Study shows some children don’t visit doctors despite having insurance

Free Press staff report | 6/3/2016, 11:32 a.m.
A majority of Richmond children from low-income families apparently are not getting annual checkups from doctors, even though the children ...

A majority of Richmond children from low-income families apparently are not getting annual checkups from doctors, even though the children have health insurance through Medicaid or other programs that would cover the cost.

The result: Many youngsters are dogged by obesity or other treatable physical and mental health problems that are never dealt with, disrupting their education and well-being.

That finding emerges from an East End pilot program led by a Richmond pediatrician, Dr. Joseph W. Boatwright III, and the former coordinator of an East End health outreach program, Dr. Richard Seely, who has a doctorate in business administration.

Their findings take on more significance as the city prepares to join the Invest Health initiative, which seeks to bring together public and private health entities to address health issues.

Dr. Seely said that until this study, he had no idea that so many children were not going to the doctor for yearly physicals. He said that also often applies to dental care.

He thought he knew what was going on, having spent six years developing cooking, exercise and educational programs encouraging healthy behavior that touched 3,000 people a year through partnerships with community groups, churches and health care providers.

However, he said the study showed that such programs just scratch the surface and do not address the health disparities that result in East End residents living shorter lives compared with people in other parts of the city.

Dr. Boatwright and Dr. Seely believe the key to resolving the problem is to work with respected leaders who have relationships with families living in public housing or low-income communities. While many people and groups are working to improve health care, most do not have deep relationships with families where such support is needed.

“Essentially what is needed is a robust community health worker and community leader program that focuses on screening and relies heavily on grassroots support,” Dr. Boatwright said.

Dr. Seely said the kind of leaders he is talking about can ensure that children will get to appointments, even if they have to take the children themselves.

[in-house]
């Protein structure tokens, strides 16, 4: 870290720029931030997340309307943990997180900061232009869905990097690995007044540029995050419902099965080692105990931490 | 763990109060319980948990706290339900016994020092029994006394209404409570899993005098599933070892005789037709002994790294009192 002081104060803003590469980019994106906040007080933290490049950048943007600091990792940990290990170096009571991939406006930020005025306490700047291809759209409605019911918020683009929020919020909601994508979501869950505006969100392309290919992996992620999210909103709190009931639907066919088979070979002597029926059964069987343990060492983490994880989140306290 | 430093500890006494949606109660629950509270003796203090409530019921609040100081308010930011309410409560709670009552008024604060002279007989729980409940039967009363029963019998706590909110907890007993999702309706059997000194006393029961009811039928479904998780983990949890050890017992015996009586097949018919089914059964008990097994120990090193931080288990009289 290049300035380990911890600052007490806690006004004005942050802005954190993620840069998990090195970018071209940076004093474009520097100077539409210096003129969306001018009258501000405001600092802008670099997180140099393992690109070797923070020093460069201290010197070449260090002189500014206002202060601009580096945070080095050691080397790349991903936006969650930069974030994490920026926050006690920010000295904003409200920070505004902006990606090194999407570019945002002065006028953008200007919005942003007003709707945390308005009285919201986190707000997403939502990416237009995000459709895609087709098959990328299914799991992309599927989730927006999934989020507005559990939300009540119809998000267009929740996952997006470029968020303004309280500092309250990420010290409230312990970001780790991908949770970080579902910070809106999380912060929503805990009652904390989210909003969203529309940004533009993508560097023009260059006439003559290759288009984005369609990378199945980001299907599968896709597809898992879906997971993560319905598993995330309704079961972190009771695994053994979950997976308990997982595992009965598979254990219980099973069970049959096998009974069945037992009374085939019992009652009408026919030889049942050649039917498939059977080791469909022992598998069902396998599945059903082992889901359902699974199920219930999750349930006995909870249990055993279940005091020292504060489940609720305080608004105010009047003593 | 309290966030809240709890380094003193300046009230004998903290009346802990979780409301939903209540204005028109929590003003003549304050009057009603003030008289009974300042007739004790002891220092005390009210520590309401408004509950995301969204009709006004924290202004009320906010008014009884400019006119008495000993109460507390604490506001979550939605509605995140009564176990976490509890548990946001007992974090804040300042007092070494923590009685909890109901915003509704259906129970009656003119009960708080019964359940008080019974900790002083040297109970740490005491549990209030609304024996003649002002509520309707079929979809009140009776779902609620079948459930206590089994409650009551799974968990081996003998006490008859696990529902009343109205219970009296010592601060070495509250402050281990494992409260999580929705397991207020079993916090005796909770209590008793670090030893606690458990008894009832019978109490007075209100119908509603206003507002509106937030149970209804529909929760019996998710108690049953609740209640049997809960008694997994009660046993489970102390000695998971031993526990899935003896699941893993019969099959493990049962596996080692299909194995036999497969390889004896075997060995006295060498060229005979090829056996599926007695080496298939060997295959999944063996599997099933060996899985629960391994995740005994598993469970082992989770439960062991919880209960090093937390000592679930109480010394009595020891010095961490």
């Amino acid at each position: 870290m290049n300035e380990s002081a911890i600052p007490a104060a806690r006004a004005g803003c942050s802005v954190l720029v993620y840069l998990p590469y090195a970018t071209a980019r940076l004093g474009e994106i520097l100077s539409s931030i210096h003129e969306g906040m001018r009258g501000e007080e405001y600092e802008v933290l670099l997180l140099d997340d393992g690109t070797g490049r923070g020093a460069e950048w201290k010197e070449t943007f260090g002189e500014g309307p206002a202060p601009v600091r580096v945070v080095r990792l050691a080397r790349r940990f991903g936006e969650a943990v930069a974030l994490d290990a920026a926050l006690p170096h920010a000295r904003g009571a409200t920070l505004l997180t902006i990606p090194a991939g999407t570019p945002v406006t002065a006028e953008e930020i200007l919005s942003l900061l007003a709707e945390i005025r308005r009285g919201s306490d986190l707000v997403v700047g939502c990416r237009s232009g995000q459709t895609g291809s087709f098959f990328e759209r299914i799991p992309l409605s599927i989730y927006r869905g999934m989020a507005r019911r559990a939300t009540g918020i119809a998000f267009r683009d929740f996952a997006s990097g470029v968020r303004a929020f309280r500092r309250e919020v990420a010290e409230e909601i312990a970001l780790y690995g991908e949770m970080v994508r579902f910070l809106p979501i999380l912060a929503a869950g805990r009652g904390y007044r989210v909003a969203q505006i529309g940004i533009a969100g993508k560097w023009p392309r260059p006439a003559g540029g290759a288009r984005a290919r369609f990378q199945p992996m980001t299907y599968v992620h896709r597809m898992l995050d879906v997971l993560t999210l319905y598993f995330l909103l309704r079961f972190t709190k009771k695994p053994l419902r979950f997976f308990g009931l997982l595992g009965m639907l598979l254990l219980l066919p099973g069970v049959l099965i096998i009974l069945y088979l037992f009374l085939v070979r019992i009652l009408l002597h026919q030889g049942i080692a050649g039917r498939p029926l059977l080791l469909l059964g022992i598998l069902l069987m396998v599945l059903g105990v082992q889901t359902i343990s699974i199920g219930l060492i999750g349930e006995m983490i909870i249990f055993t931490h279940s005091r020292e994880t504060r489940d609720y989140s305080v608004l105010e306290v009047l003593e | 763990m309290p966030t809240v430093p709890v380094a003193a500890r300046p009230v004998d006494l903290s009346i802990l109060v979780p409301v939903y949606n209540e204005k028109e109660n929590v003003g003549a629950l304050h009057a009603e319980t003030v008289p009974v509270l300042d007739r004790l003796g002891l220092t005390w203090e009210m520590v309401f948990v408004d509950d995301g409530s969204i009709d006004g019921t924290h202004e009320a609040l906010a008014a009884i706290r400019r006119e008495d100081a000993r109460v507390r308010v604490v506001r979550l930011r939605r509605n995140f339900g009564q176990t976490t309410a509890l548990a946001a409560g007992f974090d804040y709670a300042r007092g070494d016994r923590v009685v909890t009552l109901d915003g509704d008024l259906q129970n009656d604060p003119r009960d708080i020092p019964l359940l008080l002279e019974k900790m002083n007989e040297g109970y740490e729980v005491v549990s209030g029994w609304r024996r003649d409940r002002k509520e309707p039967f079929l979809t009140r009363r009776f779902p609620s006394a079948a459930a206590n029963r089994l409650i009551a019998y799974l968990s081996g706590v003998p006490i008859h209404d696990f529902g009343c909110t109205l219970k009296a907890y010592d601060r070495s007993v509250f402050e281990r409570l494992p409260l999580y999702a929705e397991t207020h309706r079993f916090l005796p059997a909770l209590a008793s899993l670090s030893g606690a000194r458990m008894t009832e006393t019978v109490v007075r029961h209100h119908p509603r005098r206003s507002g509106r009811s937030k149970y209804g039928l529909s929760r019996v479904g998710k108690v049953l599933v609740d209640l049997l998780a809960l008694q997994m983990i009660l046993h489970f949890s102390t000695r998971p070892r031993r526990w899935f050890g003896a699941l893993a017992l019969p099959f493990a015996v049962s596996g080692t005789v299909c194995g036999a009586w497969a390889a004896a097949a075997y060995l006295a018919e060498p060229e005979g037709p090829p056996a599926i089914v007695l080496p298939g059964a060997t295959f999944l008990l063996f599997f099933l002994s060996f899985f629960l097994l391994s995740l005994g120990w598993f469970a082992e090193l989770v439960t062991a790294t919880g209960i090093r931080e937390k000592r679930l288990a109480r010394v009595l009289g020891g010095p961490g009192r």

He cited Nathaniel Pollard, who leads a sports program called Richmond Kougars that offers co-ed sports in Church Hill. He would round up players and bring them to appointments to make sure they got required physicals.

The physician said that kind of support from community leaders is essential.

“That’s the missing piece,” Dr. Seely said. “There are plenty of medical resources and programs. But if they do not include individuals who are trusted and respected, the impact will be limited.”

He said a large share of the health disparities within Richmond’s East End population could be relieved through stronger ties between the medical programs and the people in the communities they target.

The men have created Aloha Health Initiative, a program that incorporates what they have learned. They hope it will be embraced by funders of health care programs.

Essentially, their proposal seeks to link providers with community members who have essential relationships with families who need stronger links to medical and dental services.

During the study, the men worked with students at the Church Hill Academy and participants in Richmond Kougars, which is affiliated with the Amateur Athletic Union.

“At least 80 percent of the students I met did not regularly see the doctor though they were covered by insurance,” said Dr. Boatwright.

Many of the children are in households that face challenges, he said. Parents or guardians frequently move because of struggles paying rent. Some adults can’t take their children to the doctor because of their work schedules and the possible loss of pay for missing work.

Many of the families also do not have cars or face other transportation challenges to get the doctor assigned by Medicaid to treat the child. Sometimes people who live in the East End are assigned to a doctor in South Side, who is too far away.

Dr. Boatwright said he learned about the situation when he was granted access to health records for the children at the school and in the sports program. Both the school and the Kougars required parents to fill out authorization forms because of federal privacy rules.

He said most of the children had health insurance through Medicaid or the state’s FAMIS program, Family Access to Medical Insurance Security, which also covers other low-income groups, including pregnant women.